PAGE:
So I’m writing an essay about drivers of coral reef bleaching, and reading about acidification and its effects on marine mammals that secrete calcium carbonate, and this new research pops up. Interesting immediate adaptation to cope with lower pH levels in marine environments; although I’m not sure how long-term (and effective) an adaptation it might be. Similarly, some coral species and their symbionts are more tolerant of some drivers of bleaching than others. Again, in the short-term that helps those species, but it’s not clear how far beyond their normal thresholds for CO2, irradiance, thermal stress and acidification they can survive. And then there’s coral diseases… We are pushing the limits, changing environments and testing tolerance thresholds for so much of the world’s wildlife, and not in a good way.
“In a new report, published by the University of Queensland, researchers say the rat is officially history — the first documented mammal extinction due to climate change.”
Very sad news.
Sea Shepherd are making a film! Fantastic. This combines my two favourite things – and my two degree subjects – in one amazing project, hence my delight at reading this news. This is why I’m studying what I study. Art and science combined to educate and motivate us all to make the vital changes we need to make to halt this destructive path that our species is on.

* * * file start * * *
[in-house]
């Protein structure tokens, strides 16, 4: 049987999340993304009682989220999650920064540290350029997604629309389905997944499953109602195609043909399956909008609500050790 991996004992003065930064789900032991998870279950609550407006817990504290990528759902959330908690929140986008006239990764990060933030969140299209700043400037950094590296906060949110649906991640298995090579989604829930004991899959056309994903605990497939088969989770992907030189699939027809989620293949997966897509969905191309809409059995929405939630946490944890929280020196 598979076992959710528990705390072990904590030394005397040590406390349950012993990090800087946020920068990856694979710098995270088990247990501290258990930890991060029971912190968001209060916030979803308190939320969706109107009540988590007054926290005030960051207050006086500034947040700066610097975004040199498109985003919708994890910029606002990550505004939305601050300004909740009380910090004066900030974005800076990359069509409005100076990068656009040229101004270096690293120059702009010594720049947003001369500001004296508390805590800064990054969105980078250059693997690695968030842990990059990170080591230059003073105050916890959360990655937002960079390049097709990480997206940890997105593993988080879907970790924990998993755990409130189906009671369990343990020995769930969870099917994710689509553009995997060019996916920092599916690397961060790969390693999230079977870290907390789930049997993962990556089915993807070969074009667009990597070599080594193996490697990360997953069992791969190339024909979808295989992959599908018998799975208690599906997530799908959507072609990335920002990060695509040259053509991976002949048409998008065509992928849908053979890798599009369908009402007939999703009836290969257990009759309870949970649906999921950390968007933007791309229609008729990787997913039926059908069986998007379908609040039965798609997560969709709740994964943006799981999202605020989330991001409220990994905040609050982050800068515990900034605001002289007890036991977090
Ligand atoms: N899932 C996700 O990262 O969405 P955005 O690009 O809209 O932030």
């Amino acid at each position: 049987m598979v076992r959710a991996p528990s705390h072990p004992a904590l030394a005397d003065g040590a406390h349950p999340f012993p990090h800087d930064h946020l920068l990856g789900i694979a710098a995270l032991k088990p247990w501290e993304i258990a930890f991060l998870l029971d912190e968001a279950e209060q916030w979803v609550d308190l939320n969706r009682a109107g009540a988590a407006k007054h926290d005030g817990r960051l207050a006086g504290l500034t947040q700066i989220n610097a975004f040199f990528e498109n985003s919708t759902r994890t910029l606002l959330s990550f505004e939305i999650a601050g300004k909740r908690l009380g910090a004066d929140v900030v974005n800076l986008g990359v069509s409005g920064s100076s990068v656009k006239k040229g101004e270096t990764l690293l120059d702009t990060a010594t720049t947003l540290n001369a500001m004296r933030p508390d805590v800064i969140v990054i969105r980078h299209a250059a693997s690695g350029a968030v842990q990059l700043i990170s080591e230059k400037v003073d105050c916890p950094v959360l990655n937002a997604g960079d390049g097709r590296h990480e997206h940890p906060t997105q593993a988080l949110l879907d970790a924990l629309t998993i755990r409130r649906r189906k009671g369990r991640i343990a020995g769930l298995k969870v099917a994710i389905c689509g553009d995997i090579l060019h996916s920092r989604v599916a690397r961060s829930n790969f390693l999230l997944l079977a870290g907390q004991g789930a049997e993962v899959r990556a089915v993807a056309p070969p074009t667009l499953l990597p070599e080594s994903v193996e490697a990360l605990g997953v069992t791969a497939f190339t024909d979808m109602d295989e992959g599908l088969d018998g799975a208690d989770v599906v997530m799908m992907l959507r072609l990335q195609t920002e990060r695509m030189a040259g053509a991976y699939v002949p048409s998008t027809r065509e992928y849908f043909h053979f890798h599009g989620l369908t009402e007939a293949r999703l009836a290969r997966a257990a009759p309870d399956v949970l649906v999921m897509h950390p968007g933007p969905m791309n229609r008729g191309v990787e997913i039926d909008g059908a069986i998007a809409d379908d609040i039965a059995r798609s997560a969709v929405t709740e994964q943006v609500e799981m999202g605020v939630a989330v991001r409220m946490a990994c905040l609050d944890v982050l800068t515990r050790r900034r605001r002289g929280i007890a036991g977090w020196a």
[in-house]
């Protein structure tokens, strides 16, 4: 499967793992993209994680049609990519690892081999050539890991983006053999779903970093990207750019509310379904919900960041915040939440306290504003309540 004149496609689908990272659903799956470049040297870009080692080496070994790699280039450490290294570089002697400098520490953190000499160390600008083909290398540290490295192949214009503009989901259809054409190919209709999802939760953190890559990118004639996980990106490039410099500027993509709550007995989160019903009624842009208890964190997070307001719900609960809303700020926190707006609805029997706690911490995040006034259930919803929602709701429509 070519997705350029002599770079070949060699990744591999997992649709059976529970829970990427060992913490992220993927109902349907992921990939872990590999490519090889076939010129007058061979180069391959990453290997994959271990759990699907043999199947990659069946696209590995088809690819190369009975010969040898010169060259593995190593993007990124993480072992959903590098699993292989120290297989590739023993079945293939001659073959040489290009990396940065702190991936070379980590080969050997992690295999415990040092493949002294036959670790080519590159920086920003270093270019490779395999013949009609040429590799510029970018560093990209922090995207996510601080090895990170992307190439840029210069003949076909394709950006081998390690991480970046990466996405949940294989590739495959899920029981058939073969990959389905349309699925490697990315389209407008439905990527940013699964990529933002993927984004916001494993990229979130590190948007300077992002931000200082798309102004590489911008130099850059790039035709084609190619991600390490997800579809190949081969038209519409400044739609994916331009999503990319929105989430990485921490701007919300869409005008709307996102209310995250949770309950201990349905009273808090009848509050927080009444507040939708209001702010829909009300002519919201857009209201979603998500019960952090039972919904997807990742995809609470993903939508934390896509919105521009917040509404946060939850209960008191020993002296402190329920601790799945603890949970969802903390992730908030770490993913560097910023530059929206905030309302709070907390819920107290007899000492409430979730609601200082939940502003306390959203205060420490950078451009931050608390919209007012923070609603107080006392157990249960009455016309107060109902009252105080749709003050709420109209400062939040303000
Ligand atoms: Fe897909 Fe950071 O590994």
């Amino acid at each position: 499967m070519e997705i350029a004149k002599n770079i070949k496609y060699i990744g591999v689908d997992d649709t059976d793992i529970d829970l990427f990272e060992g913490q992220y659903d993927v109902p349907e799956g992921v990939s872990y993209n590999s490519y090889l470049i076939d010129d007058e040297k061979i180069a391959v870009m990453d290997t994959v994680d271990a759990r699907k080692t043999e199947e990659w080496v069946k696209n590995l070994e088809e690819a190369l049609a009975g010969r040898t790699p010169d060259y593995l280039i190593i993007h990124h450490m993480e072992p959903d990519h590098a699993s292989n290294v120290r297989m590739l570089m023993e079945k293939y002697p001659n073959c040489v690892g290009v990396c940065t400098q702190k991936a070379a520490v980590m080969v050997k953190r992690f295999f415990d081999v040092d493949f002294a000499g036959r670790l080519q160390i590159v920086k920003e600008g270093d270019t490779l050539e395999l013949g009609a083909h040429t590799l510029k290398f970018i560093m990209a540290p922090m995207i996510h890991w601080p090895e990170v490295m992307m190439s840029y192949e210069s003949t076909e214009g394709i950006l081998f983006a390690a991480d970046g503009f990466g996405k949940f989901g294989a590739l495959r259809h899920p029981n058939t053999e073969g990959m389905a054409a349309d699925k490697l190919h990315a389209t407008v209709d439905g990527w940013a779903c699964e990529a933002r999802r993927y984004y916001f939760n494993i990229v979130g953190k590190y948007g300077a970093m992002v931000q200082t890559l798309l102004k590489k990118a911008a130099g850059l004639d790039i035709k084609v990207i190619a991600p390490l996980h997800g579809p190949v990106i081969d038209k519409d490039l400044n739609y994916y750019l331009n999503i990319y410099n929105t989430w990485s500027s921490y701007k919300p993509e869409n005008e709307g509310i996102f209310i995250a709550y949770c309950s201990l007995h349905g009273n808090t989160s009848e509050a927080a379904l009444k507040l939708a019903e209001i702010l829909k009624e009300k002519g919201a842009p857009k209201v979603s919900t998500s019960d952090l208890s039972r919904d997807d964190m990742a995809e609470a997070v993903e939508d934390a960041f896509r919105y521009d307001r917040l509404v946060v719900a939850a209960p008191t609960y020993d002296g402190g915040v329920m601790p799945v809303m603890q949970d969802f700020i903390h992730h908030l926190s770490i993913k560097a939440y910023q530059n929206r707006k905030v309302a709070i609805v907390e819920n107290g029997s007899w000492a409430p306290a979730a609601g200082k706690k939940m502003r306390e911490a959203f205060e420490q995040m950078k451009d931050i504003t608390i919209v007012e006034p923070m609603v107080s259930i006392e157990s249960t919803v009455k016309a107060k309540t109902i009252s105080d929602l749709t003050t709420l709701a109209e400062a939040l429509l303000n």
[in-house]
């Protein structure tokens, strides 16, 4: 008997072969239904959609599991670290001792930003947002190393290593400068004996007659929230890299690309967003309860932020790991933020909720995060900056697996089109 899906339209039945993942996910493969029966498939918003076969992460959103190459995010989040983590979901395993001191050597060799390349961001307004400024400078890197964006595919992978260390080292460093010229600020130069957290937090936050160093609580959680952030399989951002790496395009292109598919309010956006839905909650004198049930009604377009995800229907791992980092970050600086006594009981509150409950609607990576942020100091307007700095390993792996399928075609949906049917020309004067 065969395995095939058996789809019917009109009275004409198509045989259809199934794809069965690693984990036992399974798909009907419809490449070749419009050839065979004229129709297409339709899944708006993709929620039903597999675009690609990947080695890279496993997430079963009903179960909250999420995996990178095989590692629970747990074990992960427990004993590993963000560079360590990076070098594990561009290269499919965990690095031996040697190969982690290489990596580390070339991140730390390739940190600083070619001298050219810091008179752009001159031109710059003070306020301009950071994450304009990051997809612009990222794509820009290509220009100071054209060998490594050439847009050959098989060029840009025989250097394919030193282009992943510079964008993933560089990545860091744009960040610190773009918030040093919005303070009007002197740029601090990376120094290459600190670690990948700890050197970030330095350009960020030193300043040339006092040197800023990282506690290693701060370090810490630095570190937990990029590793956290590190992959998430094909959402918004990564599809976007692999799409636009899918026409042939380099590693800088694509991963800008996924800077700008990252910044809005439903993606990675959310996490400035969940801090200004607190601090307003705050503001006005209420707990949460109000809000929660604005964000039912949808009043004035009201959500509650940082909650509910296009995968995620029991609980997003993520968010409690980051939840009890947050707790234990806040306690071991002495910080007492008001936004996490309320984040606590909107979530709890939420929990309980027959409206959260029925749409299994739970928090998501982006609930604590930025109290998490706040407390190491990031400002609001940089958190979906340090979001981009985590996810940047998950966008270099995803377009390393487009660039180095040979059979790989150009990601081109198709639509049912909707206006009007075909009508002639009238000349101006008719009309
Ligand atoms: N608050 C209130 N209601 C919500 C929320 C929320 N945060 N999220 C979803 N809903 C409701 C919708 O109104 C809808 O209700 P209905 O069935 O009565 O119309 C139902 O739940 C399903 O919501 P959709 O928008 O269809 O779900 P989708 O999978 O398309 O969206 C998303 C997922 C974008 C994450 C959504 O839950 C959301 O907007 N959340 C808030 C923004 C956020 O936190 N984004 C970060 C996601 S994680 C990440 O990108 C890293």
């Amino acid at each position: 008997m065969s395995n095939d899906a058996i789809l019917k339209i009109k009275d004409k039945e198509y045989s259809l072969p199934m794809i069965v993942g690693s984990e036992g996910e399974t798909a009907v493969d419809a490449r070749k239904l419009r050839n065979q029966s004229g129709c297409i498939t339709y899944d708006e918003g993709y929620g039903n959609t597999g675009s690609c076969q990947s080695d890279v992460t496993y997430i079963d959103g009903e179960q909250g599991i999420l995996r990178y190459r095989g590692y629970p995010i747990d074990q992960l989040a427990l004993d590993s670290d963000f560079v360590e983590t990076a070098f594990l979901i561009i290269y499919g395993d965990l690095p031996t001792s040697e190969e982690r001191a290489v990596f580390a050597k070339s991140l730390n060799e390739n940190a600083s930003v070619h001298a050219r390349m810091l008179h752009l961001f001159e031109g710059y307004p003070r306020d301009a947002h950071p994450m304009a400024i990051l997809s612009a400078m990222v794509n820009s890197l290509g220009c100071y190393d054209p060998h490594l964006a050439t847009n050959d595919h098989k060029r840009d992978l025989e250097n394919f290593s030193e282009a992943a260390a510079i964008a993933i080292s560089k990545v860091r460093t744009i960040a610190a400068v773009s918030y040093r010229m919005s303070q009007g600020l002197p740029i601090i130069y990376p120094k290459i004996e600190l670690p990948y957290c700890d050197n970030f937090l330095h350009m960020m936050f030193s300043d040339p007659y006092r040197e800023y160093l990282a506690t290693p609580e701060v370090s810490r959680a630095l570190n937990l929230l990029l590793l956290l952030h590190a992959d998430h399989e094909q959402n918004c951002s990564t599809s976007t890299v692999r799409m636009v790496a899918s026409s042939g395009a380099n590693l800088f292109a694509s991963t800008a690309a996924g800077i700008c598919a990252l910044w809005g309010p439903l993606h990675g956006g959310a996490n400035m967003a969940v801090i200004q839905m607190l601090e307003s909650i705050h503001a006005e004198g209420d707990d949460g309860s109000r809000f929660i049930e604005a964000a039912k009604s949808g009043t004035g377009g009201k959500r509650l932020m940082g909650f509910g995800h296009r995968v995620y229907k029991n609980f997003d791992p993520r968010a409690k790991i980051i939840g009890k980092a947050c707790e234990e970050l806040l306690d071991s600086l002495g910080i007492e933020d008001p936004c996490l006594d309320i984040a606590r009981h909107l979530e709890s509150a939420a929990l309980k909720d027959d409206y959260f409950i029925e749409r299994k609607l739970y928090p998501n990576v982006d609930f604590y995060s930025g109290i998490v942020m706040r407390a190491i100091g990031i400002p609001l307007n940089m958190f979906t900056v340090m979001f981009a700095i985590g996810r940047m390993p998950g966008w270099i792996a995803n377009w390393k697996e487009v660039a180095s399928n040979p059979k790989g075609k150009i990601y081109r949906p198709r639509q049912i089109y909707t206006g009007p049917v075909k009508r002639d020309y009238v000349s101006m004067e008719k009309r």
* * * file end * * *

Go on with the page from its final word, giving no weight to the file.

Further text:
The Gofundme page is in the link!
Chinese poachers caught with big coral haul near Pratas Islands | Society | FocusTaiwan Mobile – CNA English News
China, a country responsible for mind-boggling and heart breaking levels of environmental destruction and decimation of the world’s animal and plant species.
Continuing on a theme regarding over-fishing, this article discusses the massive fishing subsidies we hand over every year which fuel the violent emptying of our seas and destruction of marine ecosystems.
With just 4% of the world’s oceans classified as protected, it seems there is a lot of conservation work to do. Not just conservation work out in the field, but amongst governments and in changing laws and creating acts and bills to protect precious marine habitats.
Oxybenzone, an ingredient in sunscreen, has been shown to damage coral DNA, damage juvenile coral and cause bleaching, which can kill off swathes of coral reef.
However, let’s not forget the far bigger cause of coral reef die off – climate change and rising sea levels.